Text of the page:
Proposed assault weapons ban would protect more than 2,200 firearms
One model of the Ruger .223 caliber Mini-14 is on the proposed list to be banned, while a different model is on a list of exempted firearms. Both hold dozens of rounds of ammunition. 'What a joke,' says a former FBI agent wounded in a bank robbery shoot-out.
Congress' latest crack at a new assault weapons ban would protect more than 2,200 specific firearms, including a semi-automatic rifle that is nearly identical to one of the guns used in the bloodiest shootout in FBI history.
One model of that firearm, the Ruger .223 caliber Mini-14, is on the proposed list to be banned, while a different model of the same gun is on a list of exempted firearms in legislation the Senate is considering. The gun that would be protected from the ban has fixed physical features and can't be folded to be more compact. Yet the two firearms are equally deadly.
"What a joke," said former FBI agent John Hanlon, who survived the 1986 shootout in Miami. He was shot in the head, hand, groin and hip with a Ruger Mini-14 that had a folding stock. Two FBI agents died and five others were wounded.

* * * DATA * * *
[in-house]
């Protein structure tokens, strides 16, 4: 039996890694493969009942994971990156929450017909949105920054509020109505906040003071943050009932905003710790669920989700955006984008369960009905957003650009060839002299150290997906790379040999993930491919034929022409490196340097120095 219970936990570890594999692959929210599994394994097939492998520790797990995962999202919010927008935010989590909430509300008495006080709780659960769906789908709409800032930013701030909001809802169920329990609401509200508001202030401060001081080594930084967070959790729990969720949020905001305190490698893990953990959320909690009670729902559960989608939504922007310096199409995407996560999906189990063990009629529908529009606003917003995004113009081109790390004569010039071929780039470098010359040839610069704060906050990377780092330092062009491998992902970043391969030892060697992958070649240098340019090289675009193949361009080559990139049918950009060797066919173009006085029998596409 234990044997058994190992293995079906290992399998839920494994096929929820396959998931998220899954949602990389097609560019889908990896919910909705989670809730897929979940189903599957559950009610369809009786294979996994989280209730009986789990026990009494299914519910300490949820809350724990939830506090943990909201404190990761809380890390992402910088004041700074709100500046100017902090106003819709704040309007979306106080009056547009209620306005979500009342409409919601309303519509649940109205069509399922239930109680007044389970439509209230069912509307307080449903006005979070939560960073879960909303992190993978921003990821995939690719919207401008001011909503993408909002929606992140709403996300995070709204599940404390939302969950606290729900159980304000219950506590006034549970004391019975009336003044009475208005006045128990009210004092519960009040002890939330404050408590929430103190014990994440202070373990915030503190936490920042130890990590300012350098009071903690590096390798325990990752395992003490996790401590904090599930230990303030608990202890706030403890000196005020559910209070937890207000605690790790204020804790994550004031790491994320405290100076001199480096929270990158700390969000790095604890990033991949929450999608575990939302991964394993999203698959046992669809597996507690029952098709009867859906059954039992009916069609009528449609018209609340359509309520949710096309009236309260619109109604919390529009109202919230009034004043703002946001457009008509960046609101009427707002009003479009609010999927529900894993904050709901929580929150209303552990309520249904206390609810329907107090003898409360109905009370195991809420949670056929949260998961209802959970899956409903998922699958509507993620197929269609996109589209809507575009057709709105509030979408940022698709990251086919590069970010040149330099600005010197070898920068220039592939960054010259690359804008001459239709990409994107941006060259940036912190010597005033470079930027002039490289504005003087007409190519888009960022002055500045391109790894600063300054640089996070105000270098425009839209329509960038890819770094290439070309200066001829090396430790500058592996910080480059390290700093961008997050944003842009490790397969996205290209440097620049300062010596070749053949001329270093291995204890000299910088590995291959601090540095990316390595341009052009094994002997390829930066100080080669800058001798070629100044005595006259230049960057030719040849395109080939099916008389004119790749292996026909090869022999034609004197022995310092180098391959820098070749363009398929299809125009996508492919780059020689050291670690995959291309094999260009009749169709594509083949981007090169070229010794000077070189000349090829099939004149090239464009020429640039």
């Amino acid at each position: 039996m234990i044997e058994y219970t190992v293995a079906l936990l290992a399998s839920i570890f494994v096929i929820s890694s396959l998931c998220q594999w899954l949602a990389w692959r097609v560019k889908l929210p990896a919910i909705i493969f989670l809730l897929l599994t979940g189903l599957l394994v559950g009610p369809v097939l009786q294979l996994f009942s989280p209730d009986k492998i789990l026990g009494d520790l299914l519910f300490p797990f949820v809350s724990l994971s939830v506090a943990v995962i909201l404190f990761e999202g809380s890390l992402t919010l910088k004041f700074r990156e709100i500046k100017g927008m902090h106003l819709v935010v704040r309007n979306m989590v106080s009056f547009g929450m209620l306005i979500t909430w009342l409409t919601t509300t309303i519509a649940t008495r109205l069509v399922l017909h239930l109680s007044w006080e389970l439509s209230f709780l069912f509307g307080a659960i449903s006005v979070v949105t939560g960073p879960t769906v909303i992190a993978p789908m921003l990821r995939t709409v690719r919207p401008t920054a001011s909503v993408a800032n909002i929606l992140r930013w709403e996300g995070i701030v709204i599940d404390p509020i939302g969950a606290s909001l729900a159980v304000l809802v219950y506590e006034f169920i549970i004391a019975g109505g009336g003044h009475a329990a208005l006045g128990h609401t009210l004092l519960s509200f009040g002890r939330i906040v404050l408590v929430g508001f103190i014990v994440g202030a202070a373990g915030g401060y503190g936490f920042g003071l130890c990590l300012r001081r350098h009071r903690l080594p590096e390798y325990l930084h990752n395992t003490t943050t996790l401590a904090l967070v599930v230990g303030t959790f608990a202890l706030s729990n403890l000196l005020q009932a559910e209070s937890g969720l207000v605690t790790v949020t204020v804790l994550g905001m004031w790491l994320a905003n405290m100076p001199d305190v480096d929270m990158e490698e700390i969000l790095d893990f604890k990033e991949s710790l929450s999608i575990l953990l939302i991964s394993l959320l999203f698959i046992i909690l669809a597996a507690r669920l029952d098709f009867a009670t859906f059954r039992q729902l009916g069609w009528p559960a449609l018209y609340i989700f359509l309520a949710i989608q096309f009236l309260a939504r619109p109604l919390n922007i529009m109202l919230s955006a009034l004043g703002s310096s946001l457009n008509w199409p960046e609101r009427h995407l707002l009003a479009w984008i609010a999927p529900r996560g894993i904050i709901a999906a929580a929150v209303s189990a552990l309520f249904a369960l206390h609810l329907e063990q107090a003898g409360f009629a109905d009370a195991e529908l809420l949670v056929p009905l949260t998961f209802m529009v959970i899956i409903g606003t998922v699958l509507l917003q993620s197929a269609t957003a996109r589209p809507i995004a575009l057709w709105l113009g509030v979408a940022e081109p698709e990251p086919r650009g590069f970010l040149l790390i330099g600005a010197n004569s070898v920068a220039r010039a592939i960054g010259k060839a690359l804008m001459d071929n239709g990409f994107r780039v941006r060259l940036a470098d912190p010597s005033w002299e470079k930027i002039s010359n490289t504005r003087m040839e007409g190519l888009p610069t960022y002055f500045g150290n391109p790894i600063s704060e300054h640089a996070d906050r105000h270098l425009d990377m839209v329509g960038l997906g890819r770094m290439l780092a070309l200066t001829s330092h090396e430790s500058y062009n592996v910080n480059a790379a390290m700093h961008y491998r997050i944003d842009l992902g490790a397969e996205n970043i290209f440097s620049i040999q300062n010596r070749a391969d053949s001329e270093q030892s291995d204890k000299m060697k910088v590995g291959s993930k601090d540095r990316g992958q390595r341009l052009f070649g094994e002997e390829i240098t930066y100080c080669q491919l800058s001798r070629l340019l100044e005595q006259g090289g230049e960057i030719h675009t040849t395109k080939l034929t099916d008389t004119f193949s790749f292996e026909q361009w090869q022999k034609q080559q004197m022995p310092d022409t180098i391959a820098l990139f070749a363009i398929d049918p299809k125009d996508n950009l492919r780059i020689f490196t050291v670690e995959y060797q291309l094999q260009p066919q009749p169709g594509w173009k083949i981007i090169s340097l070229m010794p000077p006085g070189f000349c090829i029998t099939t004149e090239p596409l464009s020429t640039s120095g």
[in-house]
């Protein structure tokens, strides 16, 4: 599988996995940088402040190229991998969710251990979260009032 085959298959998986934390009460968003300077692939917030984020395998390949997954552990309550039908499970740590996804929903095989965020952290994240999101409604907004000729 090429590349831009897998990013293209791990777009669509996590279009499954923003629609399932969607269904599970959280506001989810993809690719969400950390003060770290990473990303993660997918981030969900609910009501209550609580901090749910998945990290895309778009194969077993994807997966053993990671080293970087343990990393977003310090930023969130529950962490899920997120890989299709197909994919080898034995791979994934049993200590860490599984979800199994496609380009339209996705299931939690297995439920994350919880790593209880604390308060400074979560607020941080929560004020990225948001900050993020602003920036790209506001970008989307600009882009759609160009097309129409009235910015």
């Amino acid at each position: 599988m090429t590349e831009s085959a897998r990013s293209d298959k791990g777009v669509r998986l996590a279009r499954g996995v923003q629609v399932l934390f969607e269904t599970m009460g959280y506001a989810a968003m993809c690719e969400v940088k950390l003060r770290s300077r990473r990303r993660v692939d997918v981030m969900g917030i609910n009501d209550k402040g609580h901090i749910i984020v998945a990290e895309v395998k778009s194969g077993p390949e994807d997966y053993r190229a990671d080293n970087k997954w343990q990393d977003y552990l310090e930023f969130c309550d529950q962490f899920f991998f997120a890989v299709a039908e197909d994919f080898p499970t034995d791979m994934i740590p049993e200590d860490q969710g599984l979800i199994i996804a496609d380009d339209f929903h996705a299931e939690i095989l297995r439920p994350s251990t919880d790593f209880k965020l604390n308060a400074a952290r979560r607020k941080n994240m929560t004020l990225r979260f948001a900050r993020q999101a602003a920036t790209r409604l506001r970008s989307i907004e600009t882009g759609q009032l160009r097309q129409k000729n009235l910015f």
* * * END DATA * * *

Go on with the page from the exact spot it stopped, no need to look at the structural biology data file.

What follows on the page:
Hanlon recalled lying on the street as brass bullet casings showered on him. He thought the shooter had an automatic weapon.
Both models of the Ruger Mini-14 specified in the proposed bill can take detachable magazines that hold dozens of rounds of ammunition. "I can't imagine what the difference is," Hanlon said.
President Barack Obama has called for restoring a ban on military-style assault weapons and limiting the size of ammunition magazines.
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